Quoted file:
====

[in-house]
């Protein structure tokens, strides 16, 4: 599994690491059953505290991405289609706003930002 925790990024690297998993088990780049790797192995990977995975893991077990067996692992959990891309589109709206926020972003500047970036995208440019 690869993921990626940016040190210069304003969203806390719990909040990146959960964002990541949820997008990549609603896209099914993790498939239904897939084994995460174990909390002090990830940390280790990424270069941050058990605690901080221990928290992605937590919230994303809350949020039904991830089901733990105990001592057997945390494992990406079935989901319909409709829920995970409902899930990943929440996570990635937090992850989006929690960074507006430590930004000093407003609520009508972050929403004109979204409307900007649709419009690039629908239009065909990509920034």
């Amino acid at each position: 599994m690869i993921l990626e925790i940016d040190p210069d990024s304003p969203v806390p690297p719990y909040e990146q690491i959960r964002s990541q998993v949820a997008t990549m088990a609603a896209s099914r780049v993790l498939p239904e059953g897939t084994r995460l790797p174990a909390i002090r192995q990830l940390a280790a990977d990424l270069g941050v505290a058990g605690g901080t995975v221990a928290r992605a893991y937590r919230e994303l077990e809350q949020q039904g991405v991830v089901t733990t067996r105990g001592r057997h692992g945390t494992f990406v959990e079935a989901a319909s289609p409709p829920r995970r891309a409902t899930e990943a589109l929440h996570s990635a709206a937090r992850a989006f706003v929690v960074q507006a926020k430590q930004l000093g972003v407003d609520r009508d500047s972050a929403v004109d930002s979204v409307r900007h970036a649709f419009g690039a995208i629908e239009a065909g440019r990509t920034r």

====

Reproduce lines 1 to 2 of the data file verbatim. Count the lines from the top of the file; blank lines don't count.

[in-house]
């Protein structure tokens, strides 16, 4: 599994690491059953505290991405289609706003930002 925790990024690297998993088990780049790797192995990977995975893991077990067996692992959990891309589109709206926020972003500047970036995208440019 690869993921990626940016040190210069304003969203806390719990909040990146959960964002990541949820997008990549609603896209099914993790498939239904897939084994995460174990909390002090990830940390280790990424270069941050058990605690901080221990928290992605937590919230994303809350949020039904991830089901733990105990001592057997945390494992990406079935989901319909409709829920995970409902899930990943929440996570990635937090992850989006929690960074507006430590930004000093407003609520009508972050929403004109979204409307900007649709419009690039629908239009065909990509920034």